Steve Goble

Choose life. (Deuteronomy 30:19)

I was 11 when I was first given a free NIV New Testament at secondary school by the Gideons.

It was a bit of a Godsend. My passive nature was making me an easy target at that big angry school, and I was very unhappy there. The New Testament that I'd been given contained a 2-year reading-plan, which I determined to complete, reading a passage a night. Why sure I would get behind, but I would also catch up.

On the night of January 18th 1983 I was in bed reading to my mum Matthew 10:16-31. It was about Jesus sending the disciples out to work on his behalf, and contained the line "I am sending you out like sheep among wolves." My mum used this verse to suppose that I was like a sheep going to school amongst wolves. I didn't know until that moment that she and my dad knew how unhappy I was there. I think it was then, or maybe shortly afterwards, that she told me they were considering sending me to a different school.

I didn't know anything about the other schools in the area, but I did recall that there was one called "Christ's School." I very much wanted to go there, purely because the name made it sound like the best one, although I knew what a completely irrelevant reason that was. Anyway, it turned out that that was the same school that my parents were considering moving me too.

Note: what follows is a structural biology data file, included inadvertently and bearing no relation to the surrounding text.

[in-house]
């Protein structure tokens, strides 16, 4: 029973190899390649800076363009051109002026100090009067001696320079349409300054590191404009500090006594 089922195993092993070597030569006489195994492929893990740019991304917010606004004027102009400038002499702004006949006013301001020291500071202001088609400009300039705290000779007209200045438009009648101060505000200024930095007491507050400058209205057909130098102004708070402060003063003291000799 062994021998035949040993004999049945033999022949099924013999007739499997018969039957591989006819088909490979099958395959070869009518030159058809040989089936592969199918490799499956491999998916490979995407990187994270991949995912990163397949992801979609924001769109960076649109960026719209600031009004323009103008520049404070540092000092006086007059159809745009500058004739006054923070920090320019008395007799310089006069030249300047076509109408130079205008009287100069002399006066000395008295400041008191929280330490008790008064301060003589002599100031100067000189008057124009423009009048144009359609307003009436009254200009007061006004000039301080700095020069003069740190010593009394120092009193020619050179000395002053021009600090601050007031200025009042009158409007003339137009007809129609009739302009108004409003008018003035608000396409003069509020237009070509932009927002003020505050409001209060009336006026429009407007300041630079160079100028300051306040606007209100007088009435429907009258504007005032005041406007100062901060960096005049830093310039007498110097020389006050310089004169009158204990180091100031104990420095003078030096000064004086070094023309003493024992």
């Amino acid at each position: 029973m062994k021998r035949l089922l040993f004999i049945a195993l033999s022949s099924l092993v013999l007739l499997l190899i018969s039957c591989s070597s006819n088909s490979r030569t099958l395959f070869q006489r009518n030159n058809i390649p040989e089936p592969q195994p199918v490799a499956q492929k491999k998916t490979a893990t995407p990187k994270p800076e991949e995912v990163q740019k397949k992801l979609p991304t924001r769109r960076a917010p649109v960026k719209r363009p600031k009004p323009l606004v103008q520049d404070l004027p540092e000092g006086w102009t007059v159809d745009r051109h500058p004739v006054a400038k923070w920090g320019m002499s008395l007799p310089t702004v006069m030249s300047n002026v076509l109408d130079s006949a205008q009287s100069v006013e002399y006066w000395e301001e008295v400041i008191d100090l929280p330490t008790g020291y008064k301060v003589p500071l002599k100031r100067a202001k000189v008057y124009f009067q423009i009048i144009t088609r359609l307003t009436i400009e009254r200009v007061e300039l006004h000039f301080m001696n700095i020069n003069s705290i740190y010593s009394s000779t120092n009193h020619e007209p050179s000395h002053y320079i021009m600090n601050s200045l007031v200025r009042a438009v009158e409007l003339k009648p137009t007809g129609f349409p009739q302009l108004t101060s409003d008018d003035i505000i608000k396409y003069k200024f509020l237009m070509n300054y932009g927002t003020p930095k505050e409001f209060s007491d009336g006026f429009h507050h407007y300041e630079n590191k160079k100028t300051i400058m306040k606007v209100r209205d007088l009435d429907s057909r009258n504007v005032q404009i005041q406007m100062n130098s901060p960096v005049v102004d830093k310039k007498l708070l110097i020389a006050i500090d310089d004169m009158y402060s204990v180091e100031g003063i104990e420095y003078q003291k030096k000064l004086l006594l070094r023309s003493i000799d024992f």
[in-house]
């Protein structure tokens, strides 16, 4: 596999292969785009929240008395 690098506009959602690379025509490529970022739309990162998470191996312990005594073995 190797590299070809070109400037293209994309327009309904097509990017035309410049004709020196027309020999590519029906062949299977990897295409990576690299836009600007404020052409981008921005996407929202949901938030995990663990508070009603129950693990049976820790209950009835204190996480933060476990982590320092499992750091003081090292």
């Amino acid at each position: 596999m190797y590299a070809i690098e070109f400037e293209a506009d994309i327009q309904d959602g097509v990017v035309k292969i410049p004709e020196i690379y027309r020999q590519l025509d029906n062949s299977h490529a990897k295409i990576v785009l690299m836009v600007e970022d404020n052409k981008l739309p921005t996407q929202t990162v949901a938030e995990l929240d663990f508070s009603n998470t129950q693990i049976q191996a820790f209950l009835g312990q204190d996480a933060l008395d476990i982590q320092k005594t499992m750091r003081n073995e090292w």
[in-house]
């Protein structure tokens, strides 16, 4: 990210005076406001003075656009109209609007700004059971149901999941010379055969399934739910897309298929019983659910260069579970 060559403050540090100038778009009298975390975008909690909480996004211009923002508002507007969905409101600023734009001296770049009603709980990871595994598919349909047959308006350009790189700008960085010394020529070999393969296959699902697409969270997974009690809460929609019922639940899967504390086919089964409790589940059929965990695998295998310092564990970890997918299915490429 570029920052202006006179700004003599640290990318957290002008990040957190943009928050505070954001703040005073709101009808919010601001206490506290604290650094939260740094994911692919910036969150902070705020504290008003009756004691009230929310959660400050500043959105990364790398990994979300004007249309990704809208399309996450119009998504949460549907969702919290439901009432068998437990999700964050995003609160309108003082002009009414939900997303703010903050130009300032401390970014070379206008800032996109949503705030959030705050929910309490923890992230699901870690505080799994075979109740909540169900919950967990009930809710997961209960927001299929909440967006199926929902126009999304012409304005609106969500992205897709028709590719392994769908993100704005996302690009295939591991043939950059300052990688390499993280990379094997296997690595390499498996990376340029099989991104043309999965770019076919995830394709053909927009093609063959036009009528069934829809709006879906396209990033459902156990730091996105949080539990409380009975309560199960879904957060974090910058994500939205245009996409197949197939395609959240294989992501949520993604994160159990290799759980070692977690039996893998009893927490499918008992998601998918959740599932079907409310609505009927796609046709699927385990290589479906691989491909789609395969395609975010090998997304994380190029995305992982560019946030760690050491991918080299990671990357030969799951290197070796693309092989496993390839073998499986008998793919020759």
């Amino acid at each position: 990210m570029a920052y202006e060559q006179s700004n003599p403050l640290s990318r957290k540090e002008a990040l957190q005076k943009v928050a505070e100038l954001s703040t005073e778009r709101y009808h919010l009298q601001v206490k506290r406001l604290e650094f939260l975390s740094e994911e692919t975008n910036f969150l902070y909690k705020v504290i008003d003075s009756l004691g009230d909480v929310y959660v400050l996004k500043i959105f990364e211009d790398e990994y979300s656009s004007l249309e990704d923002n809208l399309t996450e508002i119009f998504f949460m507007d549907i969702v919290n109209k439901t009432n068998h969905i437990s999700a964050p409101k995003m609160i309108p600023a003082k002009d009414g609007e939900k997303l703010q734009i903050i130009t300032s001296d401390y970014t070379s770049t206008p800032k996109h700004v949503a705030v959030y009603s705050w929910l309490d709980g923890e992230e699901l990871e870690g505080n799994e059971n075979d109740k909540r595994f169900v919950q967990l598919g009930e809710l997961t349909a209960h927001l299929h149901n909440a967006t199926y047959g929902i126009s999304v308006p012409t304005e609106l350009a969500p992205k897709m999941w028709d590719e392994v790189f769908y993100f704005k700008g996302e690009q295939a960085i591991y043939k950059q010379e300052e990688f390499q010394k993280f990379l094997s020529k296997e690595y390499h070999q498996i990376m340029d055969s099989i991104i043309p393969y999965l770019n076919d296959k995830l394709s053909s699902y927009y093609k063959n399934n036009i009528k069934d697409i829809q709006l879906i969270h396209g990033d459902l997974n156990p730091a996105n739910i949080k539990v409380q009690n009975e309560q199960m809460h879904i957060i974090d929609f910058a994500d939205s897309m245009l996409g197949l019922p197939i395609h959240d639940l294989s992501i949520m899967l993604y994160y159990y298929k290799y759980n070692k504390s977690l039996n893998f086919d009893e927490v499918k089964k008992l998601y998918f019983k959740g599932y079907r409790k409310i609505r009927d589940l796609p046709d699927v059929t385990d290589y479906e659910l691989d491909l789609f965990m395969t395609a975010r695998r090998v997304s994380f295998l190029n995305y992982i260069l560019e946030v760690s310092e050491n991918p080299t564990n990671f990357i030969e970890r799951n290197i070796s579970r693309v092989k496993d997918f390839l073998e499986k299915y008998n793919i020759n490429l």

So they moved me there, and it did turn out to be a markedly gentler school. Over the next couple of years I was much happier, and nailed the reading-plan, completing the New Testament at 13 or 14.

I don't know what eventually became of my little NT from school, (the picture at the top is of a friend's duplicate) but I somehow still retain one page of the reading plan, which now lives in my pocket Good News Bible as a bookmark.

On Saturday 17th August 1996, I was given a copy of the full NIV Bible by Audrey.

Today I finished it.

I guess that it's because we had used the simpler Good News translation at school that I had assumed the NIV to be something of a step-up. Certainly, I've rarely heard a bad word said about it. In tests, several people I've known (who've expressed a preference) have preferred it.